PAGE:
Male beauty through the ages: A brief study of Art and Culture

Male beauty through the ages

It has been pointed out by many a biologist that in the animal kingdom it is quite often the male that is visually more appealing than the female. The peacock’s colourful tail, the lion’s lush mane – there are so many examples to support this observation. The reason mostly, is the evolutionary advantage a good-looking male holds when it comes to finding a suitable mate. In the human context however, we have come to exalt the female as the paradigm of beauty. Which leads us to a very fascinating question – What of the beauty of the human male?

We at Prestige for Men believe that a man is a creature of great allure and infinite expressions of beauty. It is this belief that has compelled us to look to history and find how art has chronicled the beauty of man through ages. The Artsy magazine in its article ‘How Art Has Depicted the Ideal Male Body throughout History’ says, “Class or status has been the determining factor in the defining of male exemplars. Be it in the East or West, the epitome of a handsome man has generally been an idealized version of an upper-class individual, an archetype that has itself changed over time.”

In fact, throughout ages it is this cultural context that resonates in art. And one finds that what is perceived as desirable male attributes by a certain culture or era also permeates into art.

From Youth to Strength

As seen in the legendary ancient Greek sculpture of Hermes and the infant Dionysus, the paragon of an enchanting male was lightly muscled, with the physique of someone who can walk great distances and perhaps run at a high speed. It wasn’t about strength or muscle yet and athleticism in men was idealized. But a little later comes the age of musculature and Knights of the Dark Ages with their chain mail armour. As we can see in the 4th century BC Italian sculpture of Farnese Hercules, the muscle bound, strong bearded man had arrived, but not for very long!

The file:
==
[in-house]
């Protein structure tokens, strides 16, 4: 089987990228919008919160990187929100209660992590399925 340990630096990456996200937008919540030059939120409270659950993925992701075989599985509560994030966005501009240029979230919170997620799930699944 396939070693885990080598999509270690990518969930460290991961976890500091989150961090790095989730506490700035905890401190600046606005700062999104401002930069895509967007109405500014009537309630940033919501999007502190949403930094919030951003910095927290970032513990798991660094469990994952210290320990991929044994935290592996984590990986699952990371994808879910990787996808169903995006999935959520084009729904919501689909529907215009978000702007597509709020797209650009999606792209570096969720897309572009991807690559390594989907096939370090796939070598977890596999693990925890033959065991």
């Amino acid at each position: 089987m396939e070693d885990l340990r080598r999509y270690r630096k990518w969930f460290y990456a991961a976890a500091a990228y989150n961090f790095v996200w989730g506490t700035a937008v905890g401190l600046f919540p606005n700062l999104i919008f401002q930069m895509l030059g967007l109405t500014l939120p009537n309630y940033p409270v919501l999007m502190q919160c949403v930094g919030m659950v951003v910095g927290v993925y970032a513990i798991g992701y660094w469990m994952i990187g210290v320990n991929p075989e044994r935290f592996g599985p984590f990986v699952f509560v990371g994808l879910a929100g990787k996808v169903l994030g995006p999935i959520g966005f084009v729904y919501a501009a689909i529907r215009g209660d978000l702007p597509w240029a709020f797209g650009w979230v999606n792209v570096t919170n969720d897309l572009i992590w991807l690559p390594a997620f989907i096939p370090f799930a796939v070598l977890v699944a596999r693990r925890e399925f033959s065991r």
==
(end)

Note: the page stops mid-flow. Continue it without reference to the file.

The Angelic and Feminine

With the advent of the middle ages, came renowned artists like Carravagio, who found great eroticism in the male body. The style of masculine beauty tends to an almost angelically clear and smooth skin, with slender feminine bodies.

The return to the Classics

Renaissance was the age of return to classical ideals. The rise in notions of patronage led to an exalted position for the artist. It is in this era that one of Michaelangelo’s most notable works – the statue of David was made. As one can see fluidity of form was once more the most desirable in a man. Athletic and youthful, David stands tall and well aware of his own stature, free from the notions of muscularity as desirable.

Prosperity and Fashion

From the 17th century onwards, a remarkable new aesthetic arises in the idea of desirable male. Flamboyant dressing, as a way to establish one’s class in society took precedence over the form of the body. Kings and nobles invested in their own portraits and ensured they dressed their best in them, as can be seen in the portrait of Louis XIV of France.

Modern times and evolving notions

With the advent of Industrial revolution everything changed. The ideal men were now creatures of economics; all about the wealth they could gather and spend with little time to be athletic or muscular. It was the age of the finely dressed man, so gentle in his manners that only the word ‘gentleman’ could fit as a description. As times went on, technology, cinema and mass culture brought about its own set of perceptions and expectations. Fashion and celebrity often dictate the rules of beauty. Today, a phrase like ‘metrosexual man’ is often thrown around, and men have begun expressing their own beauty in diverse ways. From shaping their eyebrows, to wearing pink, to working out for that coveted six-pack to accepting their own struggles with societal beauty standards, men across the world continue their changing what ‘male beauty’ means in a wide variety of ways.

In conclusion

Lastly, we acknowledge that Indian art became conspicuous by absence in this article. It is due to issues of accessibility and historical documentation, which are far more in western art. We assure you that we are continuing our search for how Indian art has captured ‘male beauty’. And remind you that the modern context is universal to men of most cultures. In the end, we leave you with this fun video by CUT, called ‘Hundred years of beauty: Men India’. See if you can find yourself in there.

Watch Video

Image courtesy: Google